In 2023, consumer technology spending is expected to fall by 2.4%, marking the second consecutive year of reduced expenditure compared to 2022. This decline is not due to decreased purchases but is primarily because consumers are paying less for their tech acquisitions.
The modern world is in the throes of a technological revolution. However, this relentless wave of innovation is creating an unexpected challenge for consumers: rapidly depreciating technology.
Although consumer tech spending saw a robust 5% year-over-year growth in June 2023, it pales in comparison to the 9% growth observed in June 2022. The shift isn’t caused by consumers purchasing fewer gadgets; it’s mainly a consequence of consumers paying less for their tech.
The tech industry is a whirlwind of change. New, more advanced products hit the market at an astonishing rate, rendering yesterday’s purchases obsolete today.
The temptation to keep up with the latest gadgets is strong, with one in ten Americans upgrading their smartphones annually. However, amidst rising living costs, many are turning to the thriving second-hand tech resale market as a means to save money.
According to an Australian tech news website the market is flourishing. In 2022, a remarkable 282 million used and refurbished smartphones were shipped globally, a figure projected to reach 415 million by 2026.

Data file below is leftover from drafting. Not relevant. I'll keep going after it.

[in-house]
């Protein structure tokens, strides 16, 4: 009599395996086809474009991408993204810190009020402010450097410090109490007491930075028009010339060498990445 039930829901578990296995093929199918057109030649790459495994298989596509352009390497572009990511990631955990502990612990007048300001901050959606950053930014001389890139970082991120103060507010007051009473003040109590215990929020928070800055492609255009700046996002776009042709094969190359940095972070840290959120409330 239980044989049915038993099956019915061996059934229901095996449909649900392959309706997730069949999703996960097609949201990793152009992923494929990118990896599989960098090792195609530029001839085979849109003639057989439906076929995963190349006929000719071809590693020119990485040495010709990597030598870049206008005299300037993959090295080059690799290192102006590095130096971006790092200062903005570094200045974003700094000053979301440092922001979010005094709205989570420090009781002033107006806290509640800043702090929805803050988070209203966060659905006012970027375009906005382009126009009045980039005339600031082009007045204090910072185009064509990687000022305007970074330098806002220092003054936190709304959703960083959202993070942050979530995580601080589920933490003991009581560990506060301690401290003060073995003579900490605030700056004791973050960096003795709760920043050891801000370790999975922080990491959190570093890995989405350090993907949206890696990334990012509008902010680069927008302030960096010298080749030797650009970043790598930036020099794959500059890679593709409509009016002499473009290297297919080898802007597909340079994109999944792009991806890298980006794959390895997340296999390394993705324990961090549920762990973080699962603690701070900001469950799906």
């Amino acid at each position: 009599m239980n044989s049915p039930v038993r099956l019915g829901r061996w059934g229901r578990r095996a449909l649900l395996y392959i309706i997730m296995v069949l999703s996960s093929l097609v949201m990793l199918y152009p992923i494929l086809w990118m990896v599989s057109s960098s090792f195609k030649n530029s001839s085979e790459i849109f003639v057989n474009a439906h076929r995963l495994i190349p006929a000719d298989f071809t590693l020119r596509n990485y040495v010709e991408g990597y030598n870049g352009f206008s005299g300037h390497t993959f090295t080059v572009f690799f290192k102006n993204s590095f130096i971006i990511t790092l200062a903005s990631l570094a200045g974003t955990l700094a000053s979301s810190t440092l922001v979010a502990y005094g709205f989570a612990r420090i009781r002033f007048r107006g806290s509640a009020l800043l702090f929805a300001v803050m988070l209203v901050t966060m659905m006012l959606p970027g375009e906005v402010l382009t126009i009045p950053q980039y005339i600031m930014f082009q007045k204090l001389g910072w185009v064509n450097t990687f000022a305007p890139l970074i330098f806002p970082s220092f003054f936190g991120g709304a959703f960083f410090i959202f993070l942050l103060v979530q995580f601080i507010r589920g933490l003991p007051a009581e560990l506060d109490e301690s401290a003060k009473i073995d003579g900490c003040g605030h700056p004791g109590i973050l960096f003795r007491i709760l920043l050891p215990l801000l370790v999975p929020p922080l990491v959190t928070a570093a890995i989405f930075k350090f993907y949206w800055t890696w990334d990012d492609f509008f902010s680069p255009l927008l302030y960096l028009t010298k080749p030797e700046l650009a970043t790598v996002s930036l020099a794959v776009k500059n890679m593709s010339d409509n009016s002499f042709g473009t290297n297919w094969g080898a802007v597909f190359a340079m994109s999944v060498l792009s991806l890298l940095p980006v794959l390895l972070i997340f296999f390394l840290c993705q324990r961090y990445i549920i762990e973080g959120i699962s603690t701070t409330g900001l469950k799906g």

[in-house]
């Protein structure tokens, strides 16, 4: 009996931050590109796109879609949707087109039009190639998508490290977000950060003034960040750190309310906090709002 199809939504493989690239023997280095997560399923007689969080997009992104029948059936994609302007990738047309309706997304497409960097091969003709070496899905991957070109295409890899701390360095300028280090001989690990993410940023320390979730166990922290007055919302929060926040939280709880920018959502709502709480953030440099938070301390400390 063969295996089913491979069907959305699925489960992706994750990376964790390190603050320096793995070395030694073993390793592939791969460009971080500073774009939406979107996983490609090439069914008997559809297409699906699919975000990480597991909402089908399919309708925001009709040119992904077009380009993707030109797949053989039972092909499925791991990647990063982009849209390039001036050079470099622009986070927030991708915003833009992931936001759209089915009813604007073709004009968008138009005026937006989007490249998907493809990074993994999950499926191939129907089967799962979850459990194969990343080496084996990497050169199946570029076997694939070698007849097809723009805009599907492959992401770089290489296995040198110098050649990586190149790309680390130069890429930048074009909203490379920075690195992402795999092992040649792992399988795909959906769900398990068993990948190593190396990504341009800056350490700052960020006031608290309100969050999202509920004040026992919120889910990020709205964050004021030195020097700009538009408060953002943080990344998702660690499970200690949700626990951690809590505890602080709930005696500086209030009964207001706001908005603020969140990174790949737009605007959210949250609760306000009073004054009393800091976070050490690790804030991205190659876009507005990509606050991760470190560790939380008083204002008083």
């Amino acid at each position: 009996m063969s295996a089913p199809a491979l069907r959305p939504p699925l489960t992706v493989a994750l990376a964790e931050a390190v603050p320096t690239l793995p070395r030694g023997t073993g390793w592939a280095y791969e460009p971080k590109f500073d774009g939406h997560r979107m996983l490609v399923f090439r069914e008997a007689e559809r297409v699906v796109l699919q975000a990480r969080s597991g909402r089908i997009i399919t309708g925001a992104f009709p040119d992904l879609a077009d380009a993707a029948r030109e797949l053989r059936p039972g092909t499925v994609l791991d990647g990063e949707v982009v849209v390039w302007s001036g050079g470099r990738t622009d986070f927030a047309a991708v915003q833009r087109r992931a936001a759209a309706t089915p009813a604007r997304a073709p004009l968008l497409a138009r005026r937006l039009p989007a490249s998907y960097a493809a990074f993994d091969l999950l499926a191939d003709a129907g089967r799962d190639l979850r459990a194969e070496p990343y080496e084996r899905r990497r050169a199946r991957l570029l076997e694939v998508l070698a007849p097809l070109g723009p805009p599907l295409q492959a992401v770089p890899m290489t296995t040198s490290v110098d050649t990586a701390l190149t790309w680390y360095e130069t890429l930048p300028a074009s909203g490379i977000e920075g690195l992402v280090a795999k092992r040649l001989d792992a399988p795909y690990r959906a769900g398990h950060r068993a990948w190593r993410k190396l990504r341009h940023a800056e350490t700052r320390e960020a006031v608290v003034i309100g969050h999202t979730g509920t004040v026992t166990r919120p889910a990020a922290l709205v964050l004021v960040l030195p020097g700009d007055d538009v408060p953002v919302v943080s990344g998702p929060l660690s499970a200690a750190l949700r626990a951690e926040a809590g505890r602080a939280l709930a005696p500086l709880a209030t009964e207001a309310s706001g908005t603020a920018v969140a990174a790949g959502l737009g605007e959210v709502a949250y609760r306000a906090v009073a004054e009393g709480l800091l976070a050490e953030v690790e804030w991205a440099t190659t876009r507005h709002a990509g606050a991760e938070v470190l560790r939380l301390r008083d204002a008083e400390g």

The primary reason these pre-owned devices are more affordable is depreciation, similar to how new cars lose value when they leave the dealership. Smartphones, for instance, lose approximately 42.7% of their value within just one year of their initial release, surpassing the depreciation rate of new cars.
To identify which consumer tech brands and products experience the most significant depreciation over time, researchers conducted an exhaustive analysis.
Their study included 29 prominent consumer tech brands focusing on smartphones, earbud headphones, tablets, and smartwatches.
Data was collected on over 1,000 tech products listed in “used” condition on both Amazon U.S. and UK. A comparison was drawn between the original manufacturer’s suggested retail price (RRP) in USD when the products were new and their current standardized listed prices in “used: like new” condition.
For each product, the researchers calculated the average change in value (%) per year since its initial release. When multiple products within the same product line were launched in the same year, the researchers selected the one with the most significant annual change in value between new and used conditions.
The brands were then ranked based on the average change (%) in value per year for all of their listed products available on Amazon.com and Amazon.co.uk during the research period.
It is essential to remember that this data reflects only the products and prices accessible on these two Amazon platforms during the research period.
Despite the decline in tech spending, the consumer technology market remains strong. In 2023, it generated more than $1 trillion in global revenue, with annual growth expected to continue at a rate of 2.32%. This market presents consumers with a multitude of options, making it overwhelming to navigate.
Simultaneously, the increasing cost of living has prompted more consumers to consider the resale value of their tech acquisitions. In the United Kingdom, a survey revealed that two out of every three adults are more inclined to invest in a high-priced device if they can anticipate a guaranteed return through resale.